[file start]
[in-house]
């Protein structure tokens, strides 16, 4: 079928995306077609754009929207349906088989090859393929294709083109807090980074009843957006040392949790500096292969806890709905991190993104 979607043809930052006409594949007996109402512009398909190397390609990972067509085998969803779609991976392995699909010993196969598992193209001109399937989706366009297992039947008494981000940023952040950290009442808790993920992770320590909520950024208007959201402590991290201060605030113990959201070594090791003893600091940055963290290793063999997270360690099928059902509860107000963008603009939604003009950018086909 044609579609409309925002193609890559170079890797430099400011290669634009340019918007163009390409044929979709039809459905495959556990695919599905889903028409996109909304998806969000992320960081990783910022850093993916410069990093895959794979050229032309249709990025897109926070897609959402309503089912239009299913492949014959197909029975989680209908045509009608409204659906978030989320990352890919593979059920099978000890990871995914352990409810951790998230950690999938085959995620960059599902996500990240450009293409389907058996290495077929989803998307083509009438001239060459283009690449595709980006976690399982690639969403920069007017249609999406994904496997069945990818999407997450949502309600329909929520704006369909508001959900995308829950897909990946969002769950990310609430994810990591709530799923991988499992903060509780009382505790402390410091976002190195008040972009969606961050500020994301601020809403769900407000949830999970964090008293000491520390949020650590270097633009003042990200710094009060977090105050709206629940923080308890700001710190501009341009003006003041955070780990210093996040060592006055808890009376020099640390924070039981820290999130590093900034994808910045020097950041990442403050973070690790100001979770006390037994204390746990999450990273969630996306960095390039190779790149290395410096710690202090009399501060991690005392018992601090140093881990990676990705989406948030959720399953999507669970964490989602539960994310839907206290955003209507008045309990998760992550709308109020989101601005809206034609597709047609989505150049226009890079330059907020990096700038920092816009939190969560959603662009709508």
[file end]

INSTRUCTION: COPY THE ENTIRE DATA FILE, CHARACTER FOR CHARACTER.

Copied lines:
[in-house]
């Protein structure tokens, strides 16, 4: 079928995306077609754009929207349906088989090859393929294709083109807090980074009843957006040392949790500096292969806890709905991190993104 979607043809930052006409594949007996109402512009398909190397390609990972067509085998969803779609991976392995699909010993196969598992193209001109399937989706366009297992039947008494981000940023952040950290009442808790993920992770320590909520950024208007959201402590991290201060605030113990959201070594090791003893600091940055963290290793063999997270360690099928059902509860107000963008603009939604003009950018086909 044609579609409309925002193609890559170079890797430099400011290669634009340019918007163009390409044929979709039809459905495959556990695919599905889903028409996109909304998806969000992320960081990783910022850093993916410069990093895959794979050229032309249709990025897109926070897609959402309503089912239009299913492949014959197909029975989680209908045509009608409204659906978030989320990352890919593979059920099978000890990871995914352990409810951790998230950690999938085959995620960059599902996500990240450009293409389907058996290495077929989803998307083509009438001239060459283009690449595709980006976690399982690639969403920069007017249609999406994904496997069945990818999407997450949502309600329909929520704006369909508001959900995308829950897909990946969002769950990310609430994810990591709530799923991988499992903060509780009382505790402390410091976002190195008040972009969606961050500020994301601020809403769900407000949830999970964090008293000491520390949020650590270097633009003042990200710094009060977090105050709206629940923080308890700001710190501009341009003006003041955070780990210093996040060592006055808890009376020099640390924070039981820290999130590093900034994808910045020097950041990442403050973070690790100001979770006390037994204390746990999450990273969630996306960095390039190779790149290395410096710690202090009399501060991690005392018992601090140093881990990676990705989406948030959720399953999507669970964490989602539960994310839907206290955003209507008045309990998760992550709308109020989101601005809206034609597709047609989505150049226009890079330059907020990096700038920092816009939190969560959603662009709508």